The final financial documents of the 2012 campaign cement a place in history for the election as a whole as well as its biggest fundraiser, President Barack Obama.
The 2012 election's $6 billion price tag is officially the most ever spent, and President Barack Obama is officially the biggest fundraiser in the modern history of American politics, the Federal Election Commission filings show.
Obama's official fundraising apparatus raised about $1.2 billion in the 2012 cycle, and his personal campaign committee pulled in about $730 million of that (the rest was raised in conjunction with the Democratic party), according to filings. Including his 2008 haul of $778 million and his congressional campaigns before that, Obama has raised $1.5 billion as a federal candidate.
In just two presidential runs, Obama has outraised the four previous Republican presidential nominees combined, as the below graph shows.
All of the Republican nominees above but Mitt Romney accepted public financing; in 2008, Obama became the first nominee to turn down the public financing system's matching funds since the system's creation following Watergate. The totals include only the money raised by the candidates themselves, not their parties. Obama's fundraising totals for his two congressional runs are also included, though they are slivers compared to his presidential totals.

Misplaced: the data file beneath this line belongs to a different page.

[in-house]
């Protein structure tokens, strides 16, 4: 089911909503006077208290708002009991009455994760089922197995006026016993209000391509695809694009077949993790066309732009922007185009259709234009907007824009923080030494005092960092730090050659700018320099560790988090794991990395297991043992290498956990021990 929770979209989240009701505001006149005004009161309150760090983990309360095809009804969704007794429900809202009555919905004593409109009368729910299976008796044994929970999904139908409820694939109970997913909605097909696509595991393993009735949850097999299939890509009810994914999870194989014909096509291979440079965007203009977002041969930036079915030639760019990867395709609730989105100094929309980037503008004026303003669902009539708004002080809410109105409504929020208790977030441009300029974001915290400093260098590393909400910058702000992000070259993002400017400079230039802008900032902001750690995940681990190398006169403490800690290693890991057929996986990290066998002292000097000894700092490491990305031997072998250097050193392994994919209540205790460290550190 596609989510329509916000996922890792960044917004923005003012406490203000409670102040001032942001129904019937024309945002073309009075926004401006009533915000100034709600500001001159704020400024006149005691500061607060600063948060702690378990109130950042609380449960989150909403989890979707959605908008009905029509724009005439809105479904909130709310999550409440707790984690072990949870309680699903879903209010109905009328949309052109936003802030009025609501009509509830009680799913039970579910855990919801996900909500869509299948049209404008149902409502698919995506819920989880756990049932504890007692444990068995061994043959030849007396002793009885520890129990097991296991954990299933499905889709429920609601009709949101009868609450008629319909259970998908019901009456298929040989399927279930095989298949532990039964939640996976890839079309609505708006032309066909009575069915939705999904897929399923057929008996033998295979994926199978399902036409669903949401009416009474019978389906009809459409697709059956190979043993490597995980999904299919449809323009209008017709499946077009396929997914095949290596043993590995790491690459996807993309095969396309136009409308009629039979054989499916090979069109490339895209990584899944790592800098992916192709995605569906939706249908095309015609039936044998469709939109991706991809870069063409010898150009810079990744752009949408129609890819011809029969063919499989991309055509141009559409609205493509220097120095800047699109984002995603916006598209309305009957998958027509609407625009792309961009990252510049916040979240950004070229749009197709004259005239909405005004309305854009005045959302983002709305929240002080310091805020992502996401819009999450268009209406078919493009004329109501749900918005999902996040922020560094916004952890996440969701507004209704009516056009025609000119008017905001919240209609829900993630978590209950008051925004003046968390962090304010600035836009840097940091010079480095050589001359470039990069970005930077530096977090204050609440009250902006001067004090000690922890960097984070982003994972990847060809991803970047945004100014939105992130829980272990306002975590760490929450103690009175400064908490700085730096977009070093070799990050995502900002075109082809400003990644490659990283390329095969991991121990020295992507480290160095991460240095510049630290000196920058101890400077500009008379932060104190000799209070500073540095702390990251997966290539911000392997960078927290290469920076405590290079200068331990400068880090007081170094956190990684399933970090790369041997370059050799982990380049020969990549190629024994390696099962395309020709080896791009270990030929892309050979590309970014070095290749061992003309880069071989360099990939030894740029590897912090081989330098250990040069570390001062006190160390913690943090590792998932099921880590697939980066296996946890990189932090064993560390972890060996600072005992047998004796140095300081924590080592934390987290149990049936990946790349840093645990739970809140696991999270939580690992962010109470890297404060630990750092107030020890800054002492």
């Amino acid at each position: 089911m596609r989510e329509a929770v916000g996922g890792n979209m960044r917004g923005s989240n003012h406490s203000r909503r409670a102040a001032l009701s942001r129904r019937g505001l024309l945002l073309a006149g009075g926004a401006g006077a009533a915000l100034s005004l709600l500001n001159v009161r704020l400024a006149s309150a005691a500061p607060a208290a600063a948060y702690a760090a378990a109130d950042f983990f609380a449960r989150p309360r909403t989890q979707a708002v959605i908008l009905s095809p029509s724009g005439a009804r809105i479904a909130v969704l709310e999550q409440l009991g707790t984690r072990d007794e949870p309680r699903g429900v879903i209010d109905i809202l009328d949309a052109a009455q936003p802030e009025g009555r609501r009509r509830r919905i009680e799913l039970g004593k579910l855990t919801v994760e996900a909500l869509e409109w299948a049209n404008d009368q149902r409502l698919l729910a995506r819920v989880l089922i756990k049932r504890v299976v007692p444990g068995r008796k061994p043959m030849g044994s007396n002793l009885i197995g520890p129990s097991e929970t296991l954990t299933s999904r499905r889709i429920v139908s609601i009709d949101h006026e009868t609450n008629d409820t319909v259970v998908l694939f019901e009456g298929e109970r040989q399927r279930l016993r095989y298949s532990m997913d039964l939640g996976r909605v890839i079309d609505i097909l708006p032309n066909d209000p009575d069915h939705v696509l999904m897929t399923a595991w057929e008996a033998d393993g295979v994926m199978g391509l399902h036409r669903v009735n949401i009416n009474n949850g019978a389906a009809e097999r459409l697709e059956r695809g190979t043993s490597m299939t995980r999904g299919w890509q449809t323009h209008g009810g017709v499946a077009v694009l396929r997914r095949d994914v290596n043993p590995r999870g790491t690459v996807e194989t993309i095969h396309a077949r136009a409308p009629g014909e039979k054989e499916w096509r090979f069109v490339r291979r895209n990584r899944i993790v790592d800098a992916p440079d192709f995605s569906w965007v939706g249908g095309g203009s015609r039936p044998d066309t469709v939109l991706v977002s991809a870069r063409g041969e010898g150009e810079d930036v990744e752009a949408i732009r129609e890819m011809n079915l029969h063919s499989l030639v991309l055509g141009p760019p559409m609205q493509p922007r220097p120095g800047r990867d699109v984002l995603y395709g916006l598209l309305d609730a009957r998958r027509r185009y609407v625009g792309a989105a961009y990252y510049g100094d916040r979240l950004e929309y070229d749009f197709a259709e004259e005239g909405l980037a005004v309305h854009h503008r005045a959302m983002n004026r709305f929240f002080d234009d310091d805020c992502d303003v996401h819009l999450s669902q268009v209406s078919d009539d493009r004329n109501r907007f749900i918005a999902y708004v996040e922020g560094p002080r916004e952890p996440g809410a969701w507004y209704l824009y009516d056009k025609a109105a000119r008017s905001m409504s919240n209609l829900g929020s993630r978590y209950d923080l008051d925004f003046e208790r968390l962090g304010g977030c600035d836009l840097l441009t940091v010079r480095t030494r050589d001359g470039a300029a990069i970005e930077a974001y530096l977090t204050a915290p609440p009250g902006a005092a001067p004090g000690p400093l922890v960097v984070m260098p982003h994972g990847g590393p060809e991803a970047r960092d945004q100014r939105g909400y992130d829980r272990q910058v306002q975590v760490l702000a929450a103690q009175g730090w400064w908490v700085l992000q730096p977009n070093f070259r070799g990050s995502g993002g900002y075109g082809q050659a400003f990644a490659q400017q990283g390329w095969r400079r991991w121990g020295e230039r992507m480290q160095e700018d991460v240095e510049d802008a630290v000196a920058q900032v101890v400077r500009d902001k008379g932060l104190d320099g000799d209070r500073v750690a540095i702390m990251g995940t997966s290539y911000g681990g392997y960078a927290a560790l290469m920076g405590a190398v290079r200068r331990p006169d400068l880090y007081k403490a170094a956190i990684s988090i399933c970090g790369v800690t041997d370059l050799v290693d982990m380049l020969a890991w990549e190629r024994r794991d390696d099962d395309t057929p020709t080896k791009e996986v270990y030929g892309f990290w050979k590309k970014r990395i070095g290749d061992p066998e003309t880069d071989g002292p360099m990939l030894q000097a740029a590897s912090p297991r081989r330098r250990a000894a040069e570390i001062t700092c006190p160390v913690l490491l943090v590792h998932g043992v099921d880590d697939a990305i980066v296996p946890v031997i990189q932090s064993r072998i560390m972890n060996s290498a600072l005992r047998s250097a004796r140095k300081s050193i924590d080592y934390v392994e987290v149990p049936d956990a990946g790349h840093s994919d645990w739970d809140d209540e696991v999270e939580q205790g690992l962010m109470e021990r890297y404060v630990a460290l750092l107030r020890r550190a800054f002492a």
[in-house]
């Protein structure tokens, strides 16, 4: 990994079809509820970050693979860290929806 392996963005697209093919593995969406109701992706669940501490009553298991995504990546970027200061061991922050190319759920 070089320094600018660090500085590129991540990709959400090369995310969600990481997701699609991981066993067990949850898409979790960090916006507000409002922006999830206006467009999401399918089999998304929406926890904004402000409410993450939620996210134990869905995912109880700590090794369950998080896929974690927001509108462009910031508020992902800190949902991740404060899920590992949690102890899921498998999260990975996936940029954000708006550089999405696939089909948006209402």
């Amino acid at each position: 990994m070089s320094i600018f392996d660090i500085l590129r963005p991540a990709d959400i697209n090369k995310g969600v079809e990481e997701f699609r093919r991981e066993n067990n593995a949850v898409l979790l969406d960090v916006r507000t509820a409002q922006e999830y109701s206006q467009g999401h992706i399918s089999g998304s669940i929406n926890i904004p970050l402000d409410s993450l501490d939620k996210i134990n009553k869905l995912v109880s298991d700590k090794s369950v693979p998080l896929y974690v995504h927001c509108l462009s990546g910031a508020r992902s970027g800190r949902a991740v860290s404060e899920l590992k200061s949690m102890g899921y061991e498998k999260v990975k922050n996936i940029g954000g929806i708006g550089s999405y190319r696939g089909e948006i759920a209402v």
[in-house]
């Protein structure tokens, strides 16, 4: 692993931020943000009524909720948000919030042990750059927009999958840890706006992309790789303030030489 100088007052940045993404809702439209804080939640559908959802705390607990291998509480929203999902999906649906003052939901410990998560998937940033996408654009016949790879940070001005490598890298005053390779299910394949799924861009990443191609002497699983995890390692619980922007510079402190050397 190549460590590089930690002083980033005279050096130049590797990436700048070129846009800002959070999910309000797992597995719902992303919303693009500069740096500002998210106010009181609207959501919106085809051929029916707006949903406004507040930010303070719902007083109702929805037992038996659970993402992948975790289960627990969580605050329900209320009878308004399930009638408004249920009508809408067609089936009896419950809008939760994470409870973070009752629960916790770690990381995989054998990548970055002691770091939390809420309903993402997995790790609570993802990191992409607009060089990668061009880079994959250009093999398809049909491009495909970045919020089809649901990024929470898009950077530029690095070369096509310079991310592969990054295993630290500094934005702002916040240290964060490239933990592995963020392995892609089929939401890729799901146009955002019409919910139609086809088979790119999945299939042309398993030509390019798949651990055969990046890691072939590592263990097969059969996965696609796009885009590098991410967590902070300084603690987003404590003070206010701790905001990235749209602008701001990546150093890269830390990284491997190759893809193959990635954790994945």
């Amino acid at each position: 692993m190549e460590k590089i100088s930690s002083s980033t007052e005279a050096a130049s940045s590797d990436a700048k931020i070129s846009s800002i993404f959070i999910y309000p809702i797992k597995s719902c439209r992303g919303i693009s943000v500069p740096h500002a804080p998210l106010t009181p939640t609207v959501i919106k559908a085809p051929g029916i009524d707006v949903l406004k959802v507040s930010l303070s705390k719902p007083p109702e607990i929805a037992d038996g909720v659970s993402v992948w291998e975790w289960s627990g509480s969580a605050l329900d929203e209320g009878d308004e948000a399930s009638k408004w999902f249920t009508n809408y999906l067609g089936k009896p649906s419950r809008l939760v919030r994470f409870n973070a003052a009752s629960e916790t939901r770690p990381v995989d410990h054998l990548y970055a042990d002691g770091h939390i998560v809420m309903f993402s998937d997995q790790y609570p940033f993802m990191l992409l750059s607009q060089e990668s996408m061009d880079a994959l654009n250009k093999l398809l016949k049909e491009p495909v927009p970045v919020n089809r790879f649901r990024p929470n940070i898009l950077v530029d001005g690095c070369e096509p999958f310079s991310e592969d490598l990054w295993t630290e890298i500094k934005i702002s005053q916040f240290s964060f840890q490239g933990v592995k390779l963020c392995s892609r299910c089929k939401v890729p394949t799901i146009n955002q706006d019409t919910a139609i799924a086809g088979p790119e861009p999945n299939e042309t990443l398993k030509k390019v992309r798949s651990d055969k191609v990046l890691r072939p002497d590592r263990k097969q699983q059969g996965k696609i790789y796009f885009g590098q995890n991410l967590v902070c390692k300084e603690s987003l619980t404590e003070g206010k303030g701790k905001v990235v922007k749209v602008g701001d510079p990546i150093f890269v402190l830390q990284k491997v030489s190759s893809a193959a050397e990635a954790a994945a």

Mitt Romney alone was no match for Obama in fundraising, but he got by with a lot of help from his friends. His personal committee raised $473 million—$257 million less than Obama's—but outside groups and the Republican Party carried him the rest of the way. The Republican National Committee raised nearly $500 million on his behalf, and his super PAC raised $143 million, more than twice what Obama's raised. Conservative outside groups helped Romney, too. The Koch brothers' Americans for Prosperity and two Crossroads groups founded by Karl Rove chipped in another $146 million.
Such outside spending helps explain why the 2012 election bested the 2008 one in total cost despite the fact that the latter featured two presidential primaries.
As expected, money from so-called independent groups went through the roof in 2012. Led by the presidential super PACs and the Crossroads groups, this outside money totaled $1.3 billion in 2012, according to the Center for Responsive Politics. Since the Center began tallying outside money in 1990, that figure had never before eclipsed $300 million.
The higher cost of this election is also reflected in the most expensive congressional races, which were costlier than in previous years. The Massachusetts Senate battle cost $70 million in 2012, more than $10 million more than the priciest race in 2010 and nearly twice the most expensive Senate race of 2008. Michele Bachmann's re-election effort in Minnesota's 6th district, the most expensive House race of 2012, also bested the priciest House races of the 2008 and 2010 cycles.
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Seth Cline is a reporter for U.S. News & World Report. You can follow him on Twitter or reach him at firstname.lastname@example.org.